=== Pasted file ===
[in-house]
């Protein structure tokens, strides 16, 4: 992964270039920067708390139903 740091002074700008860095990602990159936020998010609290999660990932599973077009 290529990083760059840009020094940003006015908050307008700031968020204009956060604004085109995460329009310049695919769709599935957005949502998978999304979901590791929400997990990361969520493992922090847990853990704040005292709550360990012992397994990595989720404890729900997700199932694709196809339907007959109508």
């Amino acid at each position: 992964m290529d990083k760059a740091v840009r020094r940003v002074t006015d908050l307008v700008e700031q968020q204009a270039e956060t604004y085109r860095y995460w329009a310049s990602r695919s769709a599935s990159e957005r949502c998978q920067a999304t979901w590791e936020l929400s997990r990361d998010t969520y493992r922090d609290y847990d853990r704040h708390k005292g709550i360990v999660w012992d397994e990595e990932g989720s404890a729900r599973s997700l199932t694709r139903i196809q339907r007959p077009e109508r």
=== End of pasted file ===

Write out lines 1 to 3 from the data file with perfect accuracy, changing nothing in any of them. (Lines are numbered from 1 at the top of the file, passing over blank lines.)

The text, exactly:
[in-house]
């Protein structure tokens, strides 16, 4: 992964270039920067708390139903 740091002074700008860095990602990159936020998010609290999660990932599973077009 290529990083760059840009020094940003006015908050307008700031968020204009956060604004085109995460329009310049695919769709599935957005949502998978999304979901590791929400997990990361969520493992922090847990853990704040005292709550360990012992397994990595989720404890729900997700199932694709196809339907007959109508």
């Amino acid at each position: 992964m290529d990083k760059a740091v840009r020094r940003v002074t006015d908050l307008v700008e700031q968020q204009a270039e956060t604004y085109r860095y995460w329009a310049s990602r695919s769709a599935s990159e957005r949502c998978q920067a999304t979901w590791e936020l929400s997990r990361d998010t969520y493992r922090d609290y847990d853990r704040h708390k005292g709550i360990v999660w012992d397994e990595e990932g989720s404890a729900r599973s997700l199932t694709r139903i196809q339907r007959p077009e109508r």